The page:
ONE in SEVEN Australian's live with a physical disability many of whom often feel alienated and are not afforded the same opportunities or respect as their nondisabled counterparts. This project was created as one possible solution to challenge the public perception of individuals living with a disability in Australia and is the outcome of a design research study conducted to obtain a Bachelor of Arts (Honours) at Curtin University, Perth WA. The study focused on how visual communicators could assist in this increasingly important social issue and what responsibility they had for disability inclusion.
All participants in the study, disabled and nondisabled, agree that increased exposure and representation of individuals with a disability would increase the awareness and understanding of what it means to live with a disability. This theme of Exposure was what lead to the creation of a social brand and awareness campaign prototype which utilises a two-pronged approach. The first is to raise disability awareness of the general public through the use of a series of bright coloured posters which helps them stand out in an urban environment and includes thought-provoking captions and iconography. The second approach is to call out global influential brands who either don't include any people with disabilities in their visual communication or are not doing enough. This approach is done through an online takeover of the brands respective sites making them unusable and replacing their existing images with one that is more inclusive of disability but still reflect the tone and messaging of the brand in question further highlighting not only that the goal is achievable but that there is no excuse for them not to include people with disabilities in some of their visual material.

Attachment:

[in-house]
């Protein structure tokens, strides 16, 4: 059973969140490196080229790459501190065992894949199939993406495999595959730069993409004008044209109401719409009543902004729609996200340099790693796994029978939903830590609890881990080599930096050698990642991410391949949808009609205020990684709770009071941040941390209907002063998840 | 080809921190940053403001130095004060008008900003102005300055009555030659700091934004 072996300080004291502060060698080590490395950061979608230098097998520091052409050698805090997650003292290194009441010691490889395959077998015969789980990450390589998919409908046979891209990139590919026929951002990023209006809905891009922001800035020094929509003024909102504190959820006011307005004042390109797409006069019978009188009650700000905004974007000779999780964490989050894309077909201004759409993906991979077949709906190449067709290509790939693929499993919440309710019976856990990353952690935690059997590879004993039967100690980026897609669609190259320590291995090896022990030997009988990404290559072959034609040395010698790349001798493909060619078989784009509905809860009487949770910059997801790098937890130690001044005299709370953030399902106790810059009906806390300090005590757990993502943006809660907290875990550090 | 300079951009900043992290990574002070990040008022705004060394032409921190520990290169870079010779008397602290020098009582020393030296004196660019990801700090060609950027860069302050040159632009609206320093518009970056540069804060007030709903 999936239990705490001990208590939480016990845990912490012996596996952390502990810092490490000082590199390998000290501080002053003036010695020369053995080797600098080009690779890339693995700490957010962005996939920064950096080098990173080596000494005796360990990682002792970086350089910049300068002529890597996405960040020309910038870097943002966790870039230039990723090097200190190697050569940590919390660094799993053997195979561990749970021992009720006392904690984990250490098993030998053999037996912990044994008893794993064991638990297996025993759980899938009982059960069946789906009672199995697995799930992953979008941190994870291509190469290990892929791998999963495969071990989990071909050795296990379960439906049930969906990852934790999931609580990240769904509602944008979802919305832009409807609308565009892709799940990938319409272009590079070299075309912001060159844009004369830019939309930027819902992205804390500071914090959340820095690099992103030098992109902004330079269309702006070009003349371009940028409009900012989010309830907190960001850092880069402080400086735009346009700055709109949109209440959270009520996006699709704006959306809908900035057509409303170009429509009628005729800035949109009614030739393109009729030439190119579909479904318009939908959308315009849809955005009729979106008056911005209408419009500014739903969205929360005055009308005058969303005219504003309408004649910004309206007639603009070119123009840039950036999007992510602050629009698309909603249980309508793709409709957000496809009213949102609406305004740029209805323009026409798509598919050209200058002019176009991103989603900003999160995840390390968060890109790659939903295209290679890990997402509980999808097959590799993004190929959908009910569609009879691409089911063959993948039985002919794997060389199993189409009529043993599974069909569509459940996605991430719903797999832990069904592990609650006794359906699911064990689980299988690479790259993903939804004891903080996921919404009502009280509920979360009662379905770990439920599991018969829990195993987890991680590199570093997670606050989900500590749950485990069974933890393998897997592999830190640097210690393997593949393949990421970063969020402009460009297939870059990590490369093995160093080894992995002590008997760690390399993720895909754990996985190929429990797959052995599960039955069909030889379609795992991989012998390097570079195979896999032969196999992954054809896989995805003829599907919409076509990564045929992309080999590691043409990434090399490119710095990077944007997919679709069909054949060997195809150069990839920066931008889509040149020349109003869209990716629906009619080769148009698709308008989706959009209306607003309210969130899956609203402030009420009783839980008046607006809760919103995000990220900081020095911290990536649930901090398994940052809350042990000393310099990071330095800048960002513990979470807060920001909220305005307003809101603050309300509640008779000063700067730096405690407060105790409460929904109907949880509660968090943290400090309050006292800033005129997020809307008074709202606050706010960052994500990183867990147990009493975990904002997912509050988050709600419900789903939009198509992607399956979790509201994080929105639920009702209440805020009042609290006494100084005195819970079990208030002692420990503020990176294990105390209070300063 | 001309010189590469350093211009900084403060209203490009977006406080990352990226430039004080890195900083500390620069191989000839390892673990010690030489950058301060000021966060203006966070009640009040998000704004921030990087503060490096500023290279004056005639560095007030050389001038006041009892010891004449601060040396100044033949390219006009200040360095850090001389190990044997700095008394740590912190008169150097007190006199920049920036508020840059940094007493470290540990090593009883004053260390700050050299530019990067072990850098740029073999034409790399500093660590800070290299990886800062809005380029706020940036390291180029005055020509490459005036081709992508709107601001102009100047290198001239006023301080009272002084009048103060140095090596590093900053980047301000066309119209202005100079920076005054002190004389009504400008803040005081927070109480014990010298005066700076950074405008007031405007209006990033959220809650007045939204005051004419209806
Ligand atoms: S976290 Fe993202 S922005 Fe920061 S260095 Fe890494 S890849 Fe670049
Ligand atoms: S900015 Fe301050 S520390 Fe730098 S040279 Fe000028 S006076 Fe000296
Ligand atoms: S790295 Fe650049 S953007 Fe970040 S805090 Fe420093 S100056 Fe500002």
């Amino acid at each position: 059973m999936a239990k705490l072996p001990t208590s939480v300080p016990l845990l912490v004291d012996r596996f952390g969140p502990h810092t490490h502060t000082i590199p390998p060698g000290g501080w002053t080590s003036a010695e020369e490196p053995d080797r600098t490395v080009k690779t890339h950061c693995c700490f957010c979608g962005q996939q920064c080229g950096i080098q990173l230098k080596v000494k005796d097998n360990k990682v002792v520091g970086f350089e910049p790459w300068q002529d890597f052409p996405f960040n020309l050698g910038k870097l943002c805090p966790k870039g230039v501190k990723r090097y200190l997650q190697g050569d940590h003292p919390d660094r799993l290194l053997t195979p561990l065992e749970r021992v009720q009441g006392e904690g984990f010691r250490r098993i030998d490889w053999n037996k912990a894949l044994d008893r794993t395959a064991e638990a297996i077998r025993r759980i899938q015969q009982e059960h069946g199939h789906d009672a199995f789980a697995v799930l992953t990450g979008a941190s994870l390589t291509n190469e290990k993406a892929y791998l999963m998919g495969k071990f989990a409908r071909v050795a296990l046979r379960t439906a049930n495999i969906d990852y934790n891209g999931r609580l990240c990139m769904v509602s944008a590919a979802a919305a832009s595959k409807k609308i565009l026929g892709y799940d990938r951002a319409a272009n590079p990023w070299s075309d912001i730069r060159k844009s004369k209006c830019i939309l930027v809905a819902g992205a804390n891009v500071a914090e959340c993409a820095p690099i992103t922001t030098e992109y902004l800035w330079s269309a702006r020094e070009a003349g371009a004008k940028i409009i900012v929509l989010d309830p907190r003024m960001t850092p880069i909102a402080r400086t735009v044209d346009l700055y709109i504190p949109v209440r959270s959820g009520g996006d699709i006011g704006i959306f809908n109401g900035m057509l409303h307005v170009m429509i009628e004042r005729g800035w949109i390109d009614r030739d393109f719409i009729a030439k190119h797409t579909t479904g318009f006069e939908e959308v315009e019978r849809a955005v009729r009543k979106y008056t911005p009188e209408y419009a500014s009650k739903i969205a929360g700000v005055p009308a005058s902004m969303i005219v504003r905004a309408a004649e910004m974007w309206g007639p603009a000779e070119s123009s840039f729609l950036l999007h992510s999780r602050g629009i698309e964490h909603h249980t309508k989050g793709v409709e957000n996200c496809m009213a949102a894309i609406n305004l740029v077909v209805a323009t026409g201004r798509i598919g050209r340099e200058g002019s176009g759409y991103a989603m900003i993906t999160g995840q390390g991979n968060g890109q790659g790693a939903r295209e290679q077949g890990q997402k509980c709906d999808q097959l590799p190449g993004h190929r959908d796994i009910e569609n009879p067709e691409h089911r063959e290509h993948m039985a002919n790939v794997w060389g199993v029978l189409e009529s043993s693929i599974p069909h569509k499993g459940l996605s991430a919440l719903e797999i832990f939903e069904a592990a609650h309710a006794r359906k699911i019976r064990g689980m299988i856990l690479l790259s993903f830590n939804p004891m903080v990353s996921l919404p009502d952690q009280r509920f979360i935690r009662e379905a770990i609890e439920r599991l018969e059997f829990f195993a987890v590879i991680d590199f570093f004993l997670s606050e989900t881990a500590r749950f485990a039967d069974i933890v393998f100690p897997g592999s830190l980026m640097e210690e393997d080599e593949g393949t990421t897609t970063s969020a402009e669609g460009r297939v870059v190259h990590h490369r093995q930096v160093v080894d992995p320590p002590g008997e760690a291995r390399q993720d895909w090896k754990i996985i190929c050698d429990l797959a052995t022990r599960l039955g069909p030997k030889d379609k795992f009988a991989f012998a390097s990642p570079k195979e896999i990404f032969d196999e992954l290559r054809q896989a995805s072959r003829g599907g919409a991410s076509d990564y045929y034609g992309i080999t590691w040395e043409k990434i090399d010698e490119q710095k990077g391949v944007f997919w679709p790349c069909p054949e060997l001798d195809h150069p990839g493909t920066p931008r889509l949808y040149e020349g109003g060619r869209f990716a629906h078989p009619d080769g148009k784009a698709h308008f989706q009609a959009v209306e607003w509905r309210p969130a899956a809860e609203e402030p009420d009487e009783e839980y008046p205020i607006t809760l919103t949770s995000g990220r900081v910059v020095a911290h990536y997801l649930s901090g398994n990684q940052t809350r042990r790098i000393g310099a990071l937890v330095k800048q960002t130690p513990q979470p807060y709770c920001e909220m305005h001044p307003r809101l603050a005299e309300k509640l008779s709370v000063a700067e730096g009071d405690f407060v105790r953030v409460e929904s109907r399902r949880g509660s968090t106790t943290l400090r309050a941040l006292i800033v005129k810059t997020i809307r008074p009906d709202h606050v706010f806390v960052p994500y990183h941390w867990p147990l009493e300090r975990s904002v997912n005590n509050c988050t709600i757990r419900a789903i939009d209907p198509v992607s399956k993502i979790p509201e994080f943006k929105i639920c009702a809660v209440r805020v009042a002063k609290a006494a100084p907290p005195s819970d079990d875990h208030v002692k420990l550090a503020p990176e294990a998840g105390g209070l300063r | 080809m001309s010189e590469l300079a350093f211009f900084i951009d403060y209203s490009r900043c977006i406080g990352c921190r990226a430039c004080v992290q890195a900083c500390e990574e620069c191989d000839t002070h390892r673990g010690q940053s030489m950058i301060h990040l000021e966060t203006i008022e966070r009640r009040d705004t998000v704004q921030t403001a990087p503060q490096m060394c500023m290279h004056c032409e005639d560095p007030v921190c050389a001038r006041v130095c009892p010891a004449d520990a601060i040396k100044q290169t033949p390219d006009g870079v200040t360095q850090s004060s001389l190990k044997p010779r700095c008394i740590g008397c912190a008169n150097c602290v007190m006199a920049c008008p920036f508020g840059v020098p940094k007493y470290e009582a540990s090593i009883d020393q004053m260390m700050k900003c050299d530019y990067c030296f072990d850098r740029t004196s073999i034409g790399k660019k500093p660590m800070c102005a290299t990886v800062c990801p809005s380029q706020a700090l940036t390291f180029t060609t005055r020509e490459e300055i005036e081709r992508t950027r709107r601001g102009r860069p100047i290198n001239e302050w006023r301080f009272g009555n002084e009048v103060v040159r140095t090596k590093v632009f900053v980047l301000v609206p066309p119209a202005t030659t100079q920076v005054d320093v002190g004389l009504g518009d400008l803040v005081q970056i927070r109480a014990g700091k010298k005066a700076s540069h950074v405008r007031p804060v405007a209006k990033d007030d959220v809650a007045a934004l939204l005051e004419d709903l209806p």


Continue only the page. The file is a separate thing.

The creative process for this project was heavily anchored in research. The whole project was governed by a research-led practice approach starting with analysis of existing disability and graphic design literature, conducting and analysing semi-structured interviews with disabled and nondisabled participants, and visual research of existing brand identity and campaign design.
Thereafter the project took a more typical iterative design process with each stage informing the next and the insights from the research constantly used to guide the direction of and evaluate the project. Thumbnail and layout sketches as well as website wire-framing kicked off the initial design and development of brand elements. Through the help of my supervisors it was necessary to create cohesive brand system that allowed for flexibility in order to be applied over multiple mediums. The addition of open source icon typeface - Visibility 93, adds another layer to the brand and expands on the use of the universal symbol of access by including icons representing many non-apparent disabilities. What resulted was, I believe, a very strong brand identity and campaign which provokes thought of its viewers, challenges global brands, and with the use of repetition within a consistent identity makes it recognisable over different places and likewise over print and digital mediums.